Private eye ‘listened to Marilyn die’
THE publication of files belonging to one of Hollywood’s most notorious private detectives has shed new light on the 1962 death of Marilyn Monroe and her relationships with John F Kennedy, then the president of the United States, and Bobby, his younger brother.
More than half a century after Monroe’s apparent suicide, a startling account of her last day alive has emerged from the notes of Fred Otash, who had installed bugging devices in her Los Angeles home.
“I listened to Marilyn Monroe die,” Otash claims in the notes recovered from a suburban storage unit by his daughter Colleen more than a decade after his death.
Files shedding new light on Marilyn Monroe’s last night alive and her relationships with President John F Kennedy and his younger brother Bobby have emerged 51 years after her death.
Documents belonging to the late Fred Otash, one of Hollywood’s most notorious private detectives, were uncovered by his daughter Colleen after being found in a suburban storage unit.
According to Otash, who died in 1992, Monroe had a relationship with the brothers and complained about being ‘passed around like a piece of meat’.
Otash, who had installed bugging devices in her Los Angeles home, has long been derided by Kennedy admirers for his claims to have listened to a tape of Monroe and JFK in bed together.
But the notes published by The Hollywood Reporter magazine last week contained a detailed account of his bugging activities and what he heard.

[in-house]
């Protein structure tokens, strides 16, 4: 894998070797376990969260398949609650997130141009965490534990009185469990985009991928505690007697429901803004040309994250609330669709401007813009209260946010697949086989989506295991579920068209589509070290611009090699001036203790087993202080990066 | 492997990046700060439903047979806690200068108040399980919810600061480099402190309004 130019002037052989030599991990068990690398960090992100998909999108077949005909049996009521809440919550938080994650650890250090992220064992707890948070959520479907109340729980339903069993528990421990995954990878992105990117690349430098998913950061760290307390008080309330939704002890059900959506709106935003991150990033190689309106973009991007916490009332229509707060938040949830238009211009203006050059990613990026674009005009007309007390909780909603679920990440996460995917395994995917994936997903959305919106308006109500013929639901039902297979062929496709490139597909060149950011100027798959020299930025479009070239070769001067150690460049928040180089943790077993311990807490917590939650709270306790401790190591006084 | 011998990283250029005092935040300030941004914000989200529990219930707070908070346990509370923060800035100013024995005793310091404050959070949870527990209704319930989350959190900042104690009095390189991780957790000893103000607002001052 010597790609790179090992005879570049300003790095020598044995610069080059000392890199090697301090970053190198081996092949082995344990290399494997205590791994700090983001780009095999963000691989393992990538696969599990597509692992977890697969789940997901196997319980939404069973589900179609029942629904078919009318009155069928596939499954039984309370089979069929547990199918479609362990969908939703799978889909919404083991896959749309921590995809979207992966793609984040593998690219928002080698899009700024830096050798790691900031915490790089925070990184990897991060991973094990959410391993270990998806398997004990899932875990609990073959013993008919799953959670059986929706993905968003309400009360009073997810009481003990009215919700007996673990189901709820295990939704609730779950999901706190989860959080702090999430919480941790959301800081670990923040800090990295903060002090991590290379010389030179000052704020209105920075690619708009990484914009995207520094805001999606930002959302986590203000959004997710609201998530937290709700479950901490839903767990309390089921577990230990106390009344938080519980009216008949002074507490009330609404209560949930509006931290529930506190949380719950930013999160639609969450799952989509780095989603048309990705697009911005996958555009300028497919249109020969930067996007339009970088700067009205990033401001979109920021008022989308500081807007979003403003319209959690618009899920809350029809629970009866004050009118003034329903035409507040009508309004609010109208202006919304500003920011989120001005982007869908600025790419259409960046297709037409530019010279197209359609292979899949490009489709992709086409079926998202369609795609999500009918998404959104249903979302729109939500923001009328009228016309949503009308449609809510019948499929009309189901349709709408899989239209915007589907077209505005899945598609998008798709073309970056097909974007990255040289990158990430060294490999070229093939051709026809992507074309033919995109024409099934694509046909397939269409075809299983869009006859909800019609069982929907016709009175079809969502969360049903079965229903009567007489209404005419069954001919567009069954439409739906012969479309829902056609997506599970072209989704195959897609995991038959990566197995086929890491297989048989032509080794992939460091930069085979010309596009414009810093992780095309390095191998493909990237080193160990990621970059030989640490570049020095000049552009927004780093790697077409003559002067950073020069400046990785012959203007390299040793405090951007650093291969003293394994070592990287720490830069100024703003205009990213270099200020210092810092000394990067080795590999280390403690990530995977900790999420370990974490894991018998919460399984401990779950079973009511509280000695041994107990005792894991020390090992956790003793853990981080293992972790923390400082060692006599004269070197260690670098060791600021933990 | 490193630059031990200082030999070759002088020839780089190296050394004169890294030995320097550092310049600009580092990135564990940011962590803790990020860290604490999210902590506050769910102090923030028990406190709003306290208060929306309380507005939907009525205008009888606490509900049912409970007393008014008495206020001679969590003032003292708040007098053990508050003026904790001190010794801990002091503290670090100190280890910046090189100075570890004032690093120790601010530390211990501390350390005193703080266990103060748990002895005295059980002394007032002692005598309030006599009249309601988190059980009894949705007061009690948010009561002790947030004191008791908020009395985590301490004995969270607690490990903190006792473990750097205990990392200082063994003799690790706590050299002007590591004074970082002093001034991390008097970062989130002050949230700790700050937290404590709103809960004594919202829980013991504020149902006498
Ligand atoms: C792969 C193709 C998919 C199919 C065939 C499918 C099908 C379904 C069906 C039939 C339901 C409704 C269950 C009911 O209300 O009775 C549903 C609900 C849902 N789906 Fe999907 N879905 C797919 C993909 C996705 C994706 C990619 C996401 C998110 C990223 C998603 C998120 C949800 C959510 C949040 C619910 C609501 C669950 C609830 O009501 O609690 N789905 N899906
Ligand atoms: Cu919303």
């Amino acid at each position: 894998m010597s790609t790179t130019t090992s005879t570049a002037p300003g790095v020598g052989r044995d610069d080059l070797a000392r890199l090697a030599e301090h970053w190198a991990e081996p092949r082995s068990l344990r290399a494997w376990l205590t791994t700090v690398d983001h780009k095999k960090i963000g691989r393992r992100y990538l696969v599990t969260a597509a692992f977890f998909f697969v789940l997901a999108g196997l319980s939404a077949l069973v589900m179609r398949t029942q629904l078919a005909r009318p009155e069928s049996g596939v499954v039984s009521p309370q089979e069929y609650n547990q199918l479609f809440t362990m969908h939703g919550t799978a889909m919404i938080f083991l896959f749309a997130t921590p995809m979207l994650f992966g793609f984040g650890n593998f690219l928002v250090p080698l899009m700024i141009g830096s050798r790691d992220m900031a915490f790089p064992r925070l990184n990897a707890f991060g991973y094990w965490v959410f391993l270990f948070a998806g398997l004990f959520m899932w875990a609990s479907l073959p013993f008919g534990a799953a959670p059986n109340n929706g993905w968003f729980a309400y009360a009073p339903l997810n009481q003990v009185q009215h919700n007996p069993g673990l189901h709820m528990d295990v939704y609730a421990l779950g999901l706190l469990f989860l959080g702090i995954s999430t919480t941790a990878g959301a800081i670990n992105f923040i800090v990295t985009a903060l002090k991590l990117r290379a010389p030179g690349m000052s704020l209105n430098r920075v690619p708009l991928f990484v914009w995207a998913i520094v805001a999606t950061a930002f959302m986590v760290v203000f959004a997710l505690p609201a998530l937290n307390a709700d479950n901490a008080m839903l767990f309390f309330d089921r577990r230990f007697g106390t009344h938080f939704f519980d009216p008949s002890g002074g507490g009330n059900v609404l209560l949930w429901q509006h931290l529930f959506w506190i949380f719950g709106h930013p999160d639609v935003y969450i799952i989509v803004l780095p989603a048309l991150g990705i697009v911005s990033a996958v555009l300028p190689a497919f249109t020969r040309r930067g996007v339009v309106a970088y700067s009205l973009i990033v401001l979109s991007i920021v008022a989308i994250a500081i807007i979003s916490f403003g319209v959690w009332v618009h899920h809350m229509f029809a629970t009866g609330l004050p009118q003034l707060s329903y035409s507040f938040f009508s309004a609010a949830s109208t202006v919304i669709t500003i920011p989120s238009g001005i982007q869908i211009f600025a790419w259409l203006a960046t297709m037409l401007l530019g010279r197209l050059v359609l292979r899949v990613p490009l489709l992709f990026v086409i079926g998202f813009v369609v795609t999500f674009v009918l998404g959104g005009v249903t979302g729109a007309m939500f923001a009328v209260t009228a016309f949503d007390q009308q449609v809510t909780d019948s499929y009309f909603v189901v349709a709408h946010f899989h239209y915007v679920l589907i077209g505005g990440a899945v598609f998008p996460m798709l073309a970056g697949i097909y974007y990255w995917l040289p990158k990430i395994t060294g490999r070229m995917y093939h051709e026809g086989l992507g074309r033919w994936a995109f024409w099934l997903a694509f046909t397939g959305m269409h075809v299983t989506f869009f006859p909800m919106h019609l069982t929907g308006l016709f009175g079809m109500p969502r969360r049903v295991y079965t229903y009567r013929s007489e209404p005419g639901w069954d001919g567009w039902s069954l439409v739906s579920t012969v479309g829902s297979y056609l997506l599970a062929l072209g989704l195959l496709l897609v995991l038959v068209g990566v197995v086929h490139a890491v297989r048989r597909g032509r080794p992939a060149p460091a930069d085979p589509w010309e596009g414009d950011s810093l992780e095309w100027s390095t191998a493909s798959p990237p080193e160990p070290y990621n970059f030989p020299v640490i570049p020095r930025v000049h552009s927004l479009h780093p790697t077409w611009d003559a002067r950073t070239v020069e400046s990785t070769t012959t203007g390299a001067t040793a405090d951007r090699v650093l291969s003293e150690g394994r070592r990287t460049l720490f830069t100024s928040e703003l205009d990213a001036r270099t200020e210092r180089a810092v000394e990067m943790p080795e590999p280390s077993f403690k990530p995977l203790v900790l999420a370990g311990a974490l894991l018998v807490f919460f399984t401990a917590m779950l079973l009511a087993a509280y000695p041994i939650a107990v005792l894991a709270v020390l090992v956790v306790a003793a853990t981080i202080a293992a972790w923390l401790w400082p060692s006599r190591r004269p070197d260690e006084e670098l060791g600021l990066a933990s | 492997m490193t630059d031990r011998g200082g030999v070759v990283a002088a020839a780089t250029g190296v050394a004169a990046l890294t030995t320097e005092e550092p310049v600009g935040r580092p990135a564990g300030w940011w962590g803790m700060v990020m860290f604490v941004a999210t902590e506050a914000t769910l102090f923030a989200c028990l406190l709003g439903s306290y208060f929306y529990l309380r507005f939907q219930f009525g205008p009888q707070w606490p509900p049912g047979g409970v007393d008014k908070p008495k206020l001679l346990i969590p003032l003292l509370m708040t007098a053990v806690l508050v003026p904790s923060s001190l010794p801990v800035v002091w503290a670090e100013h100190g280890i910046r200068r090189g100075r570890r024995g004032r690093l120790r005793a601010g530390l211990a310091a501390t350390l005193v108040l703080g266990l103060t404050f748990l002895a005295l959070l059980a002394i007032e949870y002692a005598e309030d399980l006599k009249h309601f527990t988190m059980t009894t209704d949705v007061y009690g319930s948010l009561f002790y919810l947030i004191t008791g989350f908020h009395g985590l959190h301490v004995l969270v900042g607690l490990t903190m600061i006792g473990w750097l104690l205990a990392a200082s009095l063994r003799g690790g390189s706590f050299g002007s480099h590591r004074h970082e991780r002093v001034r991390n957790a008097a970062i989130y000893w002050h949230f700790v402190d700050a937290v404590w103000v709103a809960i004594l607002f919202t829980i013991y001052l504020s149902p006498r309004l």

Shortly before his death, he told an interviewer: ‘They were having a relationship … ‘ and in his notes, Otash claimed: ‘I listened to Marilyn Monroe die.’
Fred Otash (January 7, 1922 – October 5, 1992) was a Hollywood police officer, private investigator, and author.
Otash worked for Hollywood Research Incorporated, which did business with the magazine Confidential He is also known for being hired by Peter Lawford to investigate the death of Marilyn Monroe. Otash died at the age of 70 on October 5, 1992. He wrote about his life in his memoir, Investigation Hollywood: Memoirs Of Hollywood’s Top Private Detective.
He recorded that on August 5 1962, she had a violent argument with the Kennedys and that she felt that she had been ‘passed around like a piece of meat’.
The notes read: ‘She was really screaming and they were trying to quiet her down.
‘She’s in the bedroom and Bobby gets the pillow and he muffles her on the bed to keep the neighbours from hearing. She finally quieted down and then he was looking to get out of there.’
Otash only found out she had died later on.
Otash claimed he had listened to Marilyn Monroe die after he had taped an argument she had with Robert Kennedy and Peter Lawford. “She said she was passed around like a piece of meat. It was a violent argument about their relationship and the commitment and promises he made to her.